A trunk seemingly belonging to a local First World War hero with a remarkable tale has been uncovered in someone’s garden. And the public is being asked for help to trace the trunk’s rightful owners.
The well-aged, wooden trunk, engraved with the name HW Medlicott, could well belong to the flying ace Harold William Medlicott. He was from Ealing. After building a reputation for shooting down enemy planes, he went on to gain further repute and infamy, in equal measure, as an expert at breaking out of German prisoner-of-war camps.
Following the engraving of the name, the initials RFC are etched into the trunk’s lid. This could stand for Royal Flying Corps, which Harold was part of.
Matt and Naomi Eggleton bought their new house in High Wycombe, Buckinghamshire, in August and, when tidying up an area of the garden, they made their unexpected discovery.
Naomi said: “We found the trunk while clearing out an old rotten log shed at the bottom of our garden. We searched the name on the trunk online and found the history article on Ealing News Extra.
“Harold Medlicott’s story is incredible. So, that made us even more intrigued to try and find out how it made its way into our shed. Especially because, from what we can see, there is no geographical or family link. A colleague of mine has even mapped some of the Medlicott family tree for us but we have found no links to our property.
“We’re keen to get the trunk to its rightful owner. It would be a shame if something belonging to such an interesting historical figure were not to find its way home.”
Despite attempts by Ealing News Extra to trace the historian who originally researched the original story on Harold Medlicott (which appeared in Around Ealing magazine in 2010, then on this website in 2016) and contacting the RAF Museum and other history groups, no leads have yet been found to help the Eggletons find a link to the trunk’s owner or the Medlicott family.
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Harold Medlicott and his family lived in Ealing. He and his brother Sidney signed up to fight after the outbreak of the First World War. The council placed the brothers’ names on Ealing War Memorial a few years ago, among the borough’s list of war dead – and it was this that sparked the rediscovery of Harold’s incredible story.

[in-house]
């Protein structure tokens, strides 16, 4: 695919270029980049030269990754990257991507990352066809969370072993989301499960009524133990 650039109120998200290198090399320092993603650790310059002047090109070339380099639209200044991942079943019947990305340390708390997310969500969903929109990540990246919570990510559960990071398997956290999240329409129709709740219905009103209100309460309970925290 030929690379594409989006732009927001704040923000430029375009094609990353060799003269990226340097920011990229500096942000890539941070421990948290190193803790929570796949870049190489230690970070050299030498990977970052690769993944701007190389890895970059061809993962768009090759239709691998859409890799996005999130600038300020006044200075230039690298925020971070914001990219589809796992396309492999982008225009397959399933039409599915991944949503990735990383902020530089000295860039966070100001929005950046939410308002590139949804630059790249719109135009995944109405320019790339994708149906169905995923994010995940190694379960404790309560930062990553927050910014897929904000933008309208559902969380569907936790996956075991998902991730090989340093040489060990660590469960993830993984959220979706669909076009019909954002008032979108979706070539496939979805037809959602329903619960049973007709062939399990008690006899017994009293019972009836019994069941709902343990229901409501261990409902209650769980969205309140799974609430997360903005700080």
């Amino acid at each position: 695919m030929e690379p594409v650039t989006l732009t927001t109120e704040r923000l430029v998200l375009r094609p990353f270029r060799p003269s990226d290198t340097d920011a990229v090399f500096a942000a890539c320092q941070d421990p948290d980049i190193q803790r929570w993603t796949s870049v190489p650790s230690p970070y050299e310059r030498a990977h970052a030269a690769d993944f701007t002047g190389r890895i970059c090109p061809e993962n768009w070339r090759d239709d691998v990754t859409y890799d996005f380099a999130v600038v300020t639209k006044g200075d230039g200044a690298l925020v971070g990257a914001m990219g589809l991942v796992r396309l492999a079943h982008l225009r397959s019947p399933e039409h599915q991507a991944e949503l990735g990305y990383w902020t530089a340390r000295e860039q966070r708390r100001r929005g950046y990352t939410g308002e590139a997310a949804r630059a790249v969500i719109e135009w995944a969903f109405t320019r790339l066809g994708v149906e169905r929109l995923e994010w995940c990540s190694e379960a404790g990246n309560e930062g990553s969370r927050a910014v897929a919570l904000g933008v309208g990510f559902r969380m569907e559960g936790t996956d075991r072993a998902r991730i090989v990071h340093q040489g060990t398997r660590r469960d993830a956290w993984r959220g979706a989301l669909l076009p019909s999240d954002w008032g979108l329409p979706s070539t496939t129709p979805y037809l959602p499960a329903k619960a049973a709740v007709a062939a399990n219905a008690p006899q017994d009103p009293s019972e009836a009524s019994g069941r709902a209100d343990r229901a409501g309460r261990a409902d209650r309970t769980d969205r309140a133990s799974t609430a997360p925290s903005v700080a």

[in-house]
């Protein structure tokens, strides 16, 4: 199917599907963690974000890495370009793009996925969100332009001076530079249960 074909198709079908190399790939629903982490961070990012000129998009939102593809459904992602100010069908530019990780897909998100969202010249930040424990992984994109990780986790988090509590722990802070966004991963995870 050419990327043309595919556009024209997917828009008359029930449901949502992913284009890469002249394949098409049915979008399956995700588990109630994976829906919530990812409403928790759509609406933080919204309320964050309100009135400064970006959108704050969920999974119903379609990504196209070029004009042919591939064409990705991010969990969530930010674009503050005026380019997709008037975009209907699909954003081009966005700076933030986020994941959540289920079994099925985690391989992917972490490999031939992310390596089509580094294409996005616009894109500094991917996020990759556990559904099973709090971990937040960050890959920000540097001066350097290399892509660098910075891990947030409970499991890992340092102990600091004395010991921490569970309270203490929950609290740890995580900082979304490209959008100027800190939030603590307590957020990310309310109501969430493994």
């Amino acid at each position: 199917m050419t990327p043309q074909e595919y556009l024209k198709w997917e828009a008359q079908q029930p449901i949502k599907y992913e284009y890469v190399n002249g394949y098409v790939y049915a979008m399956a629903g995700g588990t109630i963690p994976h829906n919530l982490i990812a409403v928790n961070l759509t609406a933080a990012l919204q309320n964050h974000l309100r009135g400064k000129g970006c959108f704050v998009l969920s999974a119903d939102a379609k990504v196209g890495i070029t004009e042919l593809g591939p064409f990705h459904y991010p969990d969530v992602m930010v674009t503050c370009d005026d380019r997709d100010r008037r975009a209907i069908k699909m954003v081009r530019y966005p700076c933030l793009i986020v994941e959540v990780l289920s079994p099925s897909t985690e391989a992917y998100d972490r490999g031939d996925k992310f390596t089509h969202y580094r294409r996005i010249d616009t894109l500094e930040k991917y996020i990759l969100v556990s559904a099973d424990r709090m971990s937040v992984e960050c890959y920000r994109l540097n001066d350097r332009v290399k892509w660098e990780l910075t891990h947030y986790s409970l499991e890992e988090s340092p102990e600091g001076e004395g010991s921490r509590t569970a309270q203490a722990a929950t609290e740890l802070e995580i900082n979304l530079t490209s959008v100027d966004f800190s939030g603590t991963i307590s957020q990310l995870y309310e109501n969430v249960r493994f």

Harold flew in the Royal Air Corps – the early incarnation of the modern RAF. He proved himself to be a daring and skilful pilot and brought down five enemy planes, which qualified him for the term ‘ace’, and for which he was mentioned in despatches on 30 November 1915. His plane then crashed over enemy lines and he was imprisoned…but never for long.
He escaped from German prisoner-of-war camps at least 10 times. He came close to escaping fully on several occasions, but bad luck led to his recapture.
Despite the alleged brutal beatings dished out to recaptured prisoners, these apparently only made Harold even more pugnacious and he is said to have glared back menacingly like a caged animal.
Harold’s arrival at any new camp would raise the morale of the prisoners. Correspondingly, the Germans would feel a loss of morale upon his arrival and it was often said that camp commandants would try to pull strings with the object of preventing Medlicott from being sent to their camp.
His comrade, Arthur Whitten Brown, who was in the same plane when Medlicott crashed behind enemy lines, survived the war and was knighted after finding fame as the navigator of the first successful non-stop transatlantic aeroplane flight in 1919. In so doing, he and his pilot John Alcock also won a £10,000 prize offered by the Daily Mail. This story also has an Ealing link, which we reported on recently.
You can read the full story of Harold and Sidney Medlicott in our local history section.